It was from England that Albert was posted to Egypt in 1937, during one of the crises there. However, their world was soon to change dramatically, as, back in England, a new posting for the Far East was coming up...

Posting to Hong Kong

Albert was due for a posting to Ceylon in 1938, but swapped the posting with a friend and went to Hong Kong instead. He departed for Hong Kong on 14 December 1938. It was a decision he lived to regret – Ceylon (Sri Lanka) never saw action during the war.

Toby followed out there with the 3 boys at some time in 1939. Their first months in Hong Kong must have seemed wonderful to Albert and Toby. An exotic place with seemingly an idyllic lifestyle. This all came to a terrible end in February 1940... They were devastated by Tommy's accidental death in February 1940 when he fell from the roof of an apartment block in 'Happy Valley'. He had been playing with friends on the roof. He was 8. I guess my brother George was too young to remember. John was only 6. It was only recently, on a visit to my brother John in Yorkshire, that I fould out what really happened, some 60 years after the event. John and I were looking at the photograph of the apartment block where the family used to live in Happy Valley, Hong Kong. Assuming what I’d always been told, that Tommy had fallen from a balcony, I asked John if he would point out the apartment for me. His answer was completely surprising. He said that whilst our apartment was to the left side and not visible in the photograph that Tommy had actually been playing on the roof with his friends and in a game of ‘cowboys and indians’ he decided to hide behind the parapet on the edge of the roof. He stood up at one point, apparently, and another boy saw him and said, ‘Bang, you’re dead!’ and, in surprise, Tommy fell backwards, down to the road below. I never knew my brother Tommy, but the emotions rose in me and it brought tears to hear of this tragic accident.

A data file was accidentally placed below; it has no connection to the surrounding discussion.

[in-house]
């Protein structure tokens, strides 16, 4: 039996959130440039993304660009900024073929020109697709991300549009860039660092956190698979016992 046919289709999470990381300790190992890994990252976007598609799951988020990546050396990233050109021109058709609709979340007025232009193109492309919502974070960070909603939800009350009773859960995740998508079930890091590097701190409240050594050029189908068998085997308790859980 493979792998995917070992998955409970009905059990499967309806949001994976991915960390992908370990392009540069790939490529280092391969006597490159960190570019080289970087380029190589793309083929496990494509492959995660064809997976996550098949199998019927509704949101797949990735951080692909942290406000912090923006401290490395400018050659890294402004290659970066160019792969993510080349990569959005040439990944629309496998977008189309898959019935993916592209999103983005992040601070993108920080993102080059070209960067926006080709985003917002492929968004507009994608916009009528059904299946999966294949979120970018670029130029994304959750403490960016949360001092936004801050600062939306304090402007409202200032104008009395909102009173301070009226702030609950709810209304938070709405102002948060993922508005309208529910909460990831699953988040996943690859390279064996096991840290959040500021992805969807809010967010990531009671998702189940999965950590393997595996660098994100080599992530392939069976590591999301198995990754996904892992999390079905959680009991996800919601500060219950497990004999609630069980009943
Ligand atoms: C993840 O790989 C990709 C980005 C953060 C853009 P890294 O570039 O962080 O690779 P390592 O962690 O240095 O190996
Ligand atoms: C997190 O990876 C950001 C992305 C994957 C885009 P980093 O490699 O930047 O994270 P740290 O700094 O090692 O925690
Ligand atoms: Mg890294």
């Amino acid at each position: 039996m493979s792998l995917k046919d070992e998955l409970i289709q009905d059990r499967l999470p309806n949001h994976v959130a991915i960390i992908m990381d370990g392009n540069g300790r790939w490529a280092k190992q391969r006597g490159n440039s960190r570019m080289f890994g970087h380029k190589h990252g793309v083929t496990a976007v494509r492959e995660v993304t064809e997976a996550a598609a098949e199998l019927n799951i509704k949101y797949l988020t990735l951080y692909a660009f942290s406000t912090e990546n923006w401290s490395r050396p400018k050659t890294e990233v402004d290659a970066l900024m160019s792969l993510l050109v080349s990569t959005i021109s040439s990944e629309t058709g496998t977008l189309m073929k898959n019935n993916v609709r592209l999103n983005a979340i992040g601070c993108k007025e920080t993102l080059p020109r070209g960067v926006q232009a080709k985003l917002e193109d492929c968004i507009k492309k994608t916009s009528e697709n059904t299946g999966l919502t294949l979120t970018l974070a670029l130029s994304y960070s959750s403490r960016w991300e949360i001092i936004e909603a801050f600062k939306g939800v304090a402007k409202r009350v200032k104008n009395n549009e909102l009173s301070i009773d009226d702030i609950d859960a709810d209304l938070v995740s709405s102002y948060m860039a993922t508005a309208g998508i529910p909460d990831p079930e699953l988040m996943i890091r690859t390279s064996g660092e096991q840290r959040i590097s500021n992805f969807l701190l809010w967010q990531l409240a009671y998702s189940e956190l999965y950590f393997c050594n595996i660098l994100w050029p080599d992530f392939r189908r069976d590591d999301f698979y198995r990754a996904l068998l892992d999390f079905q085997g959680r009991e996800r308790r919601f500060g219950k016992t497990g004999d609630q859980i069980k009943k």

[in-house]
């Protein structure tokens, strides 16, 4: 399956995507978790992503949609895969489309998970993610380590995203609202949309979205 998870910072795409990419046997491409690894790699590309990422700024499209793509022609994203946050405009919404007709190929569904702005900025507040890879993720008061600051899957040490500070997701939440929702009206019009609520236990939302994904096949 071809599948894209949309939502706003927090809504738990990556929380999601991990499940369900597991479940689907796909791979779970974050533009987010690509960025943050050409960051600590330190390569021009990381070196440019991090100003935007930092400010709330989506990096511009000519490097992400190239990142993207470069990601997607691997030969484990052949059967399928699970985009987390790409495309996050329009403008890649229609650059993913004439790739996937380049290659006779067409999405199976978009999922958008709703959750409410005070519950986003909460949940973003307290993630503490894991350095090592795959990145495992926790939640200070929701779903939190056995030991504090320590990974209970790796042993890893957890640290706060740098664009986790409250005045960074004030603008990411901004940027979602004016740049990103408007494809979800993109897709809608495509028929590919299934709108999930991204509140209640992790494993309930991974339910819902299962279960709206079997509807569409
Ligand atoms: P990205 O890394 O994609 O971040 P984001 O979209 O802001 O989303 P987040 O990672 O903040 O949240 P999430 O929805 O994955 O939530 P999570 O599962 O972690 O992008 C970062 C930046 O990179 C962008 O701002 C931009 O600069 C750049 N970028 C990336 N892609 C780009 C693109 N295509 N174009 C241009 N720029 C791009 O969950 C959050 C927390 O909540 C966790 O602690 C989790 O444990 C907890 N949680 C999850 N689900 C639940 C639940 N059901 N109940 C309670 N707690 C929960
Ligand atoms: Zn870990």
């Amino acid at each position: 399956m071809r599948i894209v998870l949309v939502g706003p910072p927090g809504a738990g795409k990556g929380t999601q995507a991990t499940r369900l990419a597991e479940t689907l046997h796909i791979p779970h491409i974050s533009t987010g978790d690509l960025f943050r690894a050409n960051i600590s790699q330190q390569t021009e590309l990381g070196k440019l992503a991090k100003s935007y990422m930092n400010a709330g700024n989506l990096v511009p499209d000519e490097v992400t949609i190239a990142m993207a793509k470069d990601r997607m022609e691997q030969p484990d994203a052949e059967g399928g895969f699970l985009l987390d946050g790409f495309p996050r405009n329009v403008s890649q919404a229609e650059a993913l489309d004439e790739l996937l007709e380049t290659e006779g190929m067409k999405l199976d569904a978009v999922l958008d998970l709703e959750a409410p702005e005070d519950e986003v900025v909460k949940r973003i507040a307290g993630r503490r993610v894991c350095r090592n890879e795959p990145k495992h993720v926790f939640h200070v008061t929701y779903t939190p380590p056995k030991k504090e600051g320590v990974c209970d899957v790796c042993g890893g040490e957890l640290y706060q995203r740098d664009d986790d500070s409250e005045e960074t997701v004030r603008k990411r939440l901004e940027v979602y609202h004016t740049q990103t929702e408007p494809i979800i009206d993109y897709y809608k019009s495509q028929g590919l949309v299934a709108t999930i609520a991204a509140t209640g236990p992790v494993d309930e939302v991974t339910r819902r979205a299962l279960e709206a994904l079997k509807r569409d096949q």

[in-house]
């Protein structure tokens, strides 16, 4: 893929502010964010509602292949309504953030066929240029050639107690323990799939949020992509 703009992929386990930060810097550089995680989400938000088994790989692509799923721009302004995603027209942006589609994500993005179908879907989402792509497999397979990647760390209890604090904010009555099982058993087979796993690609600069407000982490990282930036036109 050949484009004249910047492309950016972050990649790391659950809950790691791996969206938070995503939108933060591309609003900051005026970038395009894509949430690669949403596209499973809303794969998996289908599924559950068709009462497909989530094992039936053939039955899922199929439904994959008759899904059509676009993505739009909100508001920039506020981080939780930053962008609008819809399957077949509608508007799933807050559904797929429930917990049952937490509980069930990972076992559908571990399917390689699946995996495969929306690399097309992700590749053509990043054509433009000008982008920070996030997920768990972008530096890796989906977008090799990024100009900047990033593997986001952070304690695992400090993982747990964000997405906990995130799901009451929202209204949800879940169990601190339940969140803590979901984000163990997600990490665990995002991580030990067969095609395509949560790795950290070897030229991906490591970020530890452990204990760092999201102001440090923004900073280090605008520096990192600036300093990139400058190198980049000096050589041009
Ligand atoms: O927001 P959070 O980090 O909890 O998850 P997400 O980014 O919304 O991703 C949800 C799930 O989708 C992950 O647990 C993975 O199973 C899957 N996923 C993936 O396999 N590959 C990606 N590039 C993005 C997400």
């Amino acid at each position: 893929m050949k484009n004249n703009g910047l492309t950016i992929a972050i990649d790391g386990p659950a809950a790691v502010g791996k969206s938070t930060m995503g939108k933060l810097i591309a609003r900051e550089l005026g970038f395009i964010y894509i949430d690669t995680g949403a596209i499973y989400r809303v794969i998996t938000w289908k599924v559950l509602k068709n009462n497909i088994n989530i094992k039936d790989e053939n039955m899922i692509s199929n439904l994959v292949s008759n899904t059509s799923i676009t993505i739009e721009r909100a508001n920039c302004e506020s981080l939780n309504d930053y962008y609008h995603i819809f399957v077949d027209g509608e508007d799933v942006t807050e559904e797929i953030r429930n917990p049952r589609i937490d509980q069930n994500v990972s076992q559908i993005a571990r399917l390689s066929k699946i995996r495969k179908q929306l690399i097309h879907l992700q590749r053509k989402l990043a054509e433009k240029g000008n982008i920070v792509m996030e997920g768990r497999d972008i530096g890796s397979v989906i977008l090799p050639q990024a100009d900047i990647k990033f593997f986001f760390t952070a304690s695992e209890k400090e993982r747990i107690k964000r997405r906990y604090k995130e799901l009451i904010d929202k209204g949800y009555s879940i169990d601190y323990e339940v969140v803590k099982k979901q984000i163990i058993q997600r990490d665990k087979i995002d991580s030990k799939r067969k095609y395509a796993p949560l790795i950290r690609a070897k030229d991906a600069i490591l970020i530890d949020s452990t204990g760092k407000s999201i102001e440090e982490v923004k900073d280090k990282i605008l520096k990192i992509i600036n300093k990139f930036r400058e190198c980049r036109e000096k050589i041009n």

Albert in crutches because of a broken leg

Albert in crutches because of a broken leg, at the grave of his son Tommy in Happy Valley Cemetery, Hong Kong

Albert & Toby with George (L), Tommy, (M) & John (R)Albert & Toby with George (L), Tommy, (M) & John (R)However, before this, they had a wonderful time in this magical oriental outpost of the British Empire. Albert enjoyed military life and the camaraderie of the sergeants' mess.


Albert & Toby with George (L), Tommy, (M) & John (R)

Family group - 193955 years after WWII ended, I visited Hong Kong (in 1999), but before I did, I asked Mum (Toby) where I should go and she clearly enjoyed directing me to places like the Wanchi Ferry, The Peak, Aberdeen, Stanley Bay and Temple Street market. 'You must go across to the New Territories by the ferry – the waterway is always busy with junks and the view of Hong Kong is lovely. Visit Temple Street market – they sell everything you can even have a suit made..." and so on. But that is a story for another day. It was clear to me that she had vivid memories of Hong Kong. A lot happened to her and Albert – the wonder of this new place, Tommy's death, Mum's evacuation & Dad's capture.

Family group - 1939

Evacuation from Hong Kong